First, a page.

Competitive, High-Tech Driving Range Coming to Pittsburgh

The Topgolf complex opening in Bridgeville features a driving range with microchipped golf balls that score themselves, plus plenty of food and drink options.

The Eight Best Frozen Treats in Pittsburgh

Our dining critic picks his favorite ice cream, ice pop, frozen custard, vegan delight and more.

5 Great Ways to Enjoy Picklesburgh

The city’s fourth annual pickle festival will feature more food, more music and even pickle-inspired beers.
Edit Module
Edit ModuleShow Tags


Tom Hanks May Have Found Co-Star for Fred Rogers Film

Tom Hanks May Have Found Co-Star for Fred Rogers Film

One of the stars of FX's “The Americans” is reportedly in talks to appear in the Mister Rogers flick “You Are My Friend.”

Comments

Competitive, High-Tech Driving Range Coming to Pittsburgh

Competitive, High-Tech Driving Range Coming to Pittsburgh

The Topgolf complex opening in Bridgeville features a driving range with microchipped golf balls that score themselves, plus plenty of food and drink options.

Comments


All the foodie news that's fit to blog
Pittsburgh to Host Nation’s First Black Beer Festival

Pittsburgh to Host Nation’s First Black Beer Festival

Day Bracey and Ed Bailey of Drinking Partners Podcast and Mike Potter of Black Brew Culture online magazine will bring 12 Black-owned breweries to Pittsburgh in August for Fresh Fest.

Comments

A Pop-Up Bar in Pittsburgh that Serves a Sober Alternative

A Pop-Up Bar in Pittsburgh that Serves a Sober Alternative

Empath provides the vibe and social space of a bar, as well as stepped up beverage service ... without the alcohol.

Comments


Not just good stuff. Great stuff.
The Eight Best Frozen Treats in Pittsburgh

The Eight Best Frozen Treats in Pittsburgh

Our dining critic picks his favorite ice cream, ice pop, frozen custard, vegan delight and more.

Comments

Six Underrated Kennywood Rides You Need to Try Again

Six Underrated Kennywood Rides You Need to Try Again

Leave enough time in your next visit to Kennywood to revisit some old favorites and these underrated gems.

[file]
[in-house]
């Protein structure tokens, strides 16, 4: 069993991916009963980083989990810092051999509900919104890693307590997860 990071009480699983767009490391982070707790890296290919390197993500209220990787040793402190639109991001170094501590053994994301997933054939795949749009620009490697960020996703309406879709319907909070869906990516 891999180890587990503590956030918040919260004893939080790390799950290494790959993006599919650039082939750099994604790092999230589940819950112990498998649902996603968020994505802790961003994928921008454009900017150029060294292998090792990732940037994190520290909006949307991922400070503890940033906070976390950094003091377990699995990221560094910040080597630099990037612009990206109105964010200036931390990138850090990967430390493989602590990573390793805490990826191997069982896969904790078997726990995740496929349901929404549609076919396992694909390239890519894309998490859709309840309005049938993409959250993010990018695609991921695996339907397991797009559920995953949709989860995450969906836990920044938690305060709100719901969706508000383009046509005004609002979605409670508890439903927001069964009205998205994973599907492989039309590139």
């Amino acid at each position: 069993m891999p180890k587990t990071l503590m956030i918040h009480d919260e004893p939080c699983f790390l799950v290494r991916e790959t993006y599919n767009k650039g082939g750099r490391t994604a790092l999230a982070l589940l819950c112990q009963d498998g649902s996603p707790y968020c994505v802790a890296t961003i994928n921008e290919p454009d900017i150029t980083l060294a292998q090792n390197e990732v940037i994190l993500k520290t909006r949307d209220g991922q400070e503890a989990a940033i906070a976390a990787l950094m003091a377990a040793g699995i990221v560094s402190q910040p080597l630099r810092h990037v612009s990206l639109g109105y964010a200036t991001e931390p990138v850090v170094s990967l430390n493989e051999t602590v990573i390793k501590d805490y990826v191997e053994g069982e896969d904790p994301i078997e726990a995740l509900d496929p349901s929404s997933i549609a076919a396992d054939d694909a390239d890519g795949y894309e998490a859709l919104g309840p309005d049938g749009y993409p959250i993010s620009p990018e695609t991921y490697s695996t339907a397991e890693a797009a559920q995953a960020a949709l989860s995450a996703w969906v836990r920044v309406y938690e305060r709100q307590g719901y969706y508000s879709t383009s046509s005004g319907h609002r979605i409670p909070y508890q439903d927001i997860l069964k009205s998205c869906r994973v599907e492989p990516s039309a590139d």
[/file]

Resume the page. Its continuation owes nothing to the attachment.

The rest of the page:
Comments


National Aviary's New Renovations Make it Essential Pittsburgh

National Aviary's New Renovations Make it Essential Pittsburgh

It's time to add the National Aviary to the list of local favorites you visit again and again.

Comments

Stop Using Uber and Lyft, Renting a Bike is Better

Stop Using Uber and Lyft, Renting a Bike is Better

You'll save money and have an easier time hopping between neighborhoods on a Healthy Ride bicycle.

Comments


Mike Prisuta's Sports Section

A weekly look at the games people are playing and the people who are playing them.
Pirates Are Still a Long Way From a Hollywood Ending

Pirates Are Still a Long Way From a Hollywood Ending

Despite an 8-1 winning streak going into the All-Star break, the Bucs are in desperate need of a sequel, not only to win back some credibility with fans, but also to convince their owner not to sell off more pieces of the team.

Comments

Compelling World Cup Worth a Periodic Embrace

Compelling World Cup Worth a Periodic Embrace

The competition is as fierce as the fans are passionate and both can be appreciated without a firm grasp of the details.

Comments


The movies that are playing in Pittsburgh –– and, more importantly, whether or not they're worth your time.
The 400-Word Review: Skyscraper

The 400-Word Review: Skyscraper

If you want "Die Hard" with half the brains but three times the building, the new Dwayne Johnson flick will do a passing job.

Comments

The 400-Word Review: The Legacy of a Whitetail Deer Hunter

The 400-Word Review: The Legacy of a Whitetail Deer Hunter

The Netflix exclusive Josh Brolin flick is pleasant enough, but light on laughs.

Comments


Everything you need to know about getting married in Pittsburgh today.
Perfect Proposals that Flashed Back to First Dates

Perfect Proposals that Flashed Back to First Dates

Return to your roots before your relationship blooms into a beautiful marriage.

Comments

I Do, Now Let’s Have Some BBQ

I Do, Now Let’s Have Some BBQ

A five-course meal doesn’t fit with every wedding. These laid-back couples opted for casual — and delicious — cuisine perfect for their outdoor and barn receptions.

Comments


Weekly inspiration for your home from the editors of Pittsburgh Magazine
Wow Factor: Empty Nest Inspires Timeless Makeover

Wow Factor: Empty Nest Inspires Timeless Makeover

When her last child graduated from college, Ingrid Meenen did something she had been wanting to do for 20 years — renovate the first floor of her Upper St. Clair home.

Comments

Head to the North Hills for Two Blooming Garden Tours

Head to the North Hills for Two Blooming Garden Tours

The Wexford Garden and Pond Tour and the Southern Butler County Garden Club tour both take place this weekend.

Comments